Kuwaitis Find Recovery To Be Slow and Difficult
Key services are back, but low confidence in regime stalls business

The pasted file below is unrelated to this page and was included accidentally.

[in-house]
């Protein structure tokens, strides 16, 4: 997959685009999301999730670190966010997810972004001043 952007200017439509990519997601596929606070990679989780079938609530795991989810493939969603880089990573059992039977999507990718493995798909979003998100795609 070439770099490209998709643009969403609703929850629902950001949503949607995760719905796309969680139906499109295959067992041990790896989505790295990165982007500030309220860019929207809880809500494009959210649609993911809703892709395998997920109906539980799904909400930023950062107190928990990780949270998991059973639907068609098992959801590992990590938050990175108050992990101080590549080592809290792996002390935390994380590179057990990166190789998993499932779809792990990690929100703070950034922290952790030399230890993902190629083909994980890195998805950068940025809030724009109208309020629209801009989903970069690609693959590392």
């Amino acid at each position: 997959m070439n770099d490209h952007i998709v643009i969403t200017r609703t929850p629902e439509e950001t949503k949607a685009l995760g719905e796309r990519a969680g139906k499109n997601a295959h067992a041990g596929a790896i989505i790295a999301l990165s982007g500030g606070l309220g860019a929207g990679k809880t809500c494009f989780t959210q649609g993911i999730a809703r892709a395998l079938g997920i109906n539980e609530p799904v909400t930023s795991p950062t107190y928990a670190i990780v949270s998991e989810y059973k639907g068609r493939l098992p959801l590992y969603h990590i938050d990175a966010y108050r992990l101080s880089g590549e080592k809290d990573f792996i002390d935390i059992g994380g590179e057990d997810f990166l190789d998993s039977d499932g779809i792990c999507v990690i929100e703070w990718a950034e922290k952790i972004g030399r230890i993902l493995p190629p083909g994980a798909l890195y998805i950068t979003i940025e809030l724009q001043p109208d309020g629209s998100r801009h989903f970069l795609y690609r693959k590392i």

THE reception area of the Kuwait International Hotel has a new name: "the lobby of broken dreams."Hunched over coffee tables, huddled in corners, dealing out business cards by the pack, Westerners are everywhere, bidding for a slice of the reconstruction pie. But most of them are finding it harder and slower going than they had expected. Because nearly five months after coalition troops liberated this desert emirate, Kuwait is still in a daze. Traumatized by seven months of Iraqi occupation, shocked by the damage left in its wake, and critically short of people and equipment, the Kuwaiti government and people are still struggling to find their bearings. The essentials are back in place, however. Under the direction of the United States Army's Kuwait Emergency Reconstruction Office (KERO), contractors have been at work over the past four months restoring basic services, such as water and electricity, and repairing public buildings. "The physical environment is up and running now," says KERO chief, Col. Ralph Locurcio, despite myriad gremlins such as four-way green lights. The roads are cleared of destroyed vehicles; electricity and water supplies are reliable; the telephones are working - more or less; the airport is open; and KERO contractors are repairing schools. Though thousands of homes, shops, and offices have still to be repaired after the vandalism they suffered at Iraqi hands, streets have been cleared of mountains of trash, some shops have reopened, and signs of normal life are sprouting here and there. "All Amiga users who still got their Amigas, call or write...." reads one bill posted on the wall of a busy shopping mall to attract Amiga computer users, "to supply them with all the latest stuff." But the country is nowhere near recovering from the occupation, Kuwaitis and foreign residents say. In government offices, estimates Colonel Locurcio, no more than 20 percent of employees are showing up for work despite a government request that everyone report on June 1. And in the private sector, few businessmen have even begun to set up their enterprises again as they wait to see what sort of assistance the government might offer them. "The country is still on holiday," says one Western diplomat. "A lot of people came back, took one look at their home, hired someone to fix it, and went abroad again." Many of those who endured the occupation inside Kuwait have left the country for a change of scene, and perhaps as many as half of the 650,000 people of Kuwait are still abroad, diplomats estimate. Some Kuwaitis, although acknowledging that summer is the traditional vacation period, are disappointed by their compatriots' behavior. "We have finished with the war, now is the time to build our country, not to go on holiday," says one Army officer. While most Kuwaitis are expected to return by September, when the school year starts, the country is stalled also by the absence of hundreds of thousands of foreign laborers who kept Kuwait going before the Iraqi invasion and who fled last August. The workers have begun to trickle back, mainly from Bangladesh, the Philippines, Thailand, and Egypt, but only under close scrutiny by the Kuwaiti authorities, who have decided that in the future they want only a fraction of the 1.5 million foreigners who worked for them in the past. "You have a two-part problem," explains Locurcio. "You want to rebuild fast so you want to open up fast and let everyone in. But the Kuwaitis are really leery about whom they are going to let in. It's very hard to coordinate all that." Even if the workers were returning freely, in many cases they would have nothing to do because of lack of equipment. The Iraqis stole everything from office furniture and city buses to industrial machinery and trashed much of what they left behind. "The recovery is taking longer than expected, but is it taking longer than it should?" wonders one European diplomat. "There has never been an invasion that deliberately destroyed so much infrastructure." In the public sector, ministries and state enterprises have been slow to start replacing that infrastructure because they still do not have a budget. Normally announced on July 1, the budget this year has been delayed, and officials say they do not know when it will be finally drawn up. "Until ministries know how much money they have to spend, nothing is going to happen," the diplomat predicts. Private businessmen, meanwhile, starved of the credit they need to rebuild their companies, are waiting to see how government policy develops before committing to new investment. But many doubt whether the government, still fighting to reestablish itself, is capable of quickly encouraging businessmen to start work again. "There is a lack of confidence in the regime's ability to administer the economy," says opposition leader Abdullah Nibari. "The general trend is for people who can keep their money outside to do so." "The real problem," says the European diplomat, "is that the pre-invasion Kuwaiti government machinery was designed to service a welfare state that ticked over nicely on oil revenues. It was not designed to kick-start an economy that has stalled."